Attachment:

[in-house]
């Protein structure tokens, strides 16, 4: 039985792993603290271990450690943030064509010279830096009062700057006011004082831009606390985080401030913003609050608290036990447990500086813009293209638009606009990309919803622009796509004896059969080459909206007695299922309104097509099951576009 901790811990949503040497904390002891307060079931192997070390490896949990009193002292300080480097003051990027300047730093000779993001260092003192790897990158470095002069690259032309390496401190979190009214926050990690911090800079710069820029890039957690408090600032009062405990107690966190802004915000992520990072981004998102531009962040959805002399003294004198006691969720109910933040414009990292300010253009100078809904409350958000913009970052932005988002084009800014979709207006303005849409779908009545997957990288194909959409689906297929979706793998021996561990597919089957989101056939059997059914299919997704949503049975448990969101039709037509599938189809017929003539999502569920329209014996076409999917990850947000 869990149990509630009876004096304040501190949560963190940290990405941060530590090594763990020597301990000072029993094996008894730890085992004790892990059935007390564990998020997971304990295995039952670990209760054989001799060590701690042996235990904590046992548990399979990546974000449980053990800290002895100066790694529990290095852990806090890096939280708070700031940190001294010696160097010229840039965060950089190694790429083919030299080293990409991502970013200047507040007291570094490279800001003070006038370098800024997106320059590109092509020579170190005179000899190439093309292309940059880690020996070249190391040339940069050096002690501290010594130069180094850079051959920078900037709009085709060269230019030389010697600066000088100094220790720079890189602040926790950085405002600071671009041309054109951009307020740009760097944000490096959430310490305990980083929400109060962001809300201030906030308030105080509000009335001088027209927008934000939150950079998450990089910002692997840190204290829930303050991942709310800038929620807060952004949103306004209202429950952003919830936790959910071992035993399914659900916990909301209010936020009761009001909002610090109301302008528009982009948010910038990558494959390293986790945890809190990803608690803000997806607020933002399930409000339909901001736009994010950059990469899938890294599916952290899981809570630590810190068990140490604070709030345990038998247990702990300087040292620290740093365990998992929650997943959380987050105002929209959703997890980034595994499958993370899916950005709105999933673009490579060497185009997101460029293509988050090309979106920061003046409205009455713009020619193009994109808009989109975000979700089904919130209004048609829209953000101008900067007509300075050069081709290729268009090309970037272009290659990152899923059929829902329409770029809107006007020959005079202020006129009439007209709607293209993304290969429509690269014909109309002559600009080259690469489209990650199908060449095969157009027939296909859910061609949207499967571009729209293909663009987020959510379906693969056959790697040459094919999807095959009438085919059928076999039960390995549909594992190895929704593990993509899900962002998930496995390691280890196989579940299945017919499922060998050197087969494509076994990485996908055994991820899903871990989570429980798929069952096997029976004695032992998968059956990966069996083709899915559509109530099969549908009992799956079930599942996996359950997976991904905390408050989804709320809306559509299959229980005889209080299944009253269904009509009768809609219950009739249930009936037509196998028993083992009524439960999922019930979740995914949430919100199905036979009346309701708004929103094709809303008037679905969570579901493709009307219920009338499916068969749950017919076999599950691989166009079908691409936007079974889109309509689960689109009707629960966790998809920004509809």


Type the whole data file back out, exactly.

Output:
[in-house]
């Protein structure tokens, strides 16, 4: 039985792993603290271990450690943030064509010279830096009062700057006011004082831009606390985080401030913003609050608290036990447990500086813009293209638009606009990309919803622009796509004896059969080459909206007695299922309104097509099951576009 901790811990949503040497904390002891307060079931192997070390490896949990009193002292300080480097003051990027300047730093000779993001260092003192790897990158470095002069690259032309390496401190979190009214926050990690911090800079710069820029890039957690408090600032009062405990107690966190802004915000992520990072981004998102531009962040959805002399003294004198006691969720109910933040414009990292300010253009100078809904409350958000913009970052932005988002084009800014979709207006303005849409779908009545997957990288194909959409689906297929979706793998021996561990597919089957989101056939059997059914299919997704949503049975448990969101039709037509599938189809017929003539999502569920329209014996076409999917990850947000 869990149990509630009876004096304040501190949560963190940290990405941060530590090594763990020597301990000072029993094996008894730890085992004790892990059935007390564990998020997971304990295995039952670990209760054989001799060590701690042996235990904590046992548990399979990546974000449980053990800290002895100066790694529990290095852990806090890096939280708070700031940190001294010696160097010229840039965060950089190694790429083919030299080293990409991502970013200047507040007291570094490279800001003070006038370098800024997106320059590109092509020579170190005179000899190439093309292309940059880690020996070249190391040339940069050096002690501290010594130069180094850079051959920078900037709009085709060269230019030389010697600066000088100094220790720079890189602040926790950085405002600071671009041309054109951009307020740009760097944000490096959430310490305990980083929400109060962001809300201030906030308030105080509000009335001088027209927008934000939150950079998450990089910002692997840190204290829930303050991942709310800038929620807060952004949103306004209202429950952003919830936790959910071992035993399914659900916990909301209010936020009761009001909002610090109301302008528009982009948010910038990558494959390293986790945890809190990803608690803000997806607020933002399930409000339909901001736009994010950059990469899938890294599916952290899981809570630590810190068990140490604070709030345990038998247990702990300087040292620290740093365990998992929650997943959380987050105002929209959703997890980034595994499958993370899916950005709105999933673009490579060497185009997101460029293509988050090309979106920061003046409205009455713009020619193009994109808009989109975000979700089904919130209004048609829209953000101008900067007509300075050069081709290729268009090309970037272009290659990152899923059929829902329409770029809107006007020959005079202020006129009439007209709607293209993304290969429509690269014909109309002559600009080259690469489209990650199908060449095969157009027939296909859910061609949207499967571009729209293909663009987020959510379906693969056959790697040459094919999807095959009438085919059928076999039960390995549909594992190895929704593990993509899900962002998930496995390691280890196989579940299945017919499922060998050197087969494509076994990485996908055994991820899903871990989570429980798929069952096997029976004695032992998968059956990966069996083709899915559509109530099969549908009992799956079930599942996996359950997976991904905390408050989804709320809306559509299959229980005889209080299944009253269904009509009768809609219950009739249930009936037509196998028993083992009524439960999922019930979740995914949430919100199905036979009346309701708004929103094709809303008037679905969570579901493709009307219920009338499916068969749950017919076999599950691989166009079908691409936007079974889109309509689960689109009707629960966790998809920004509809």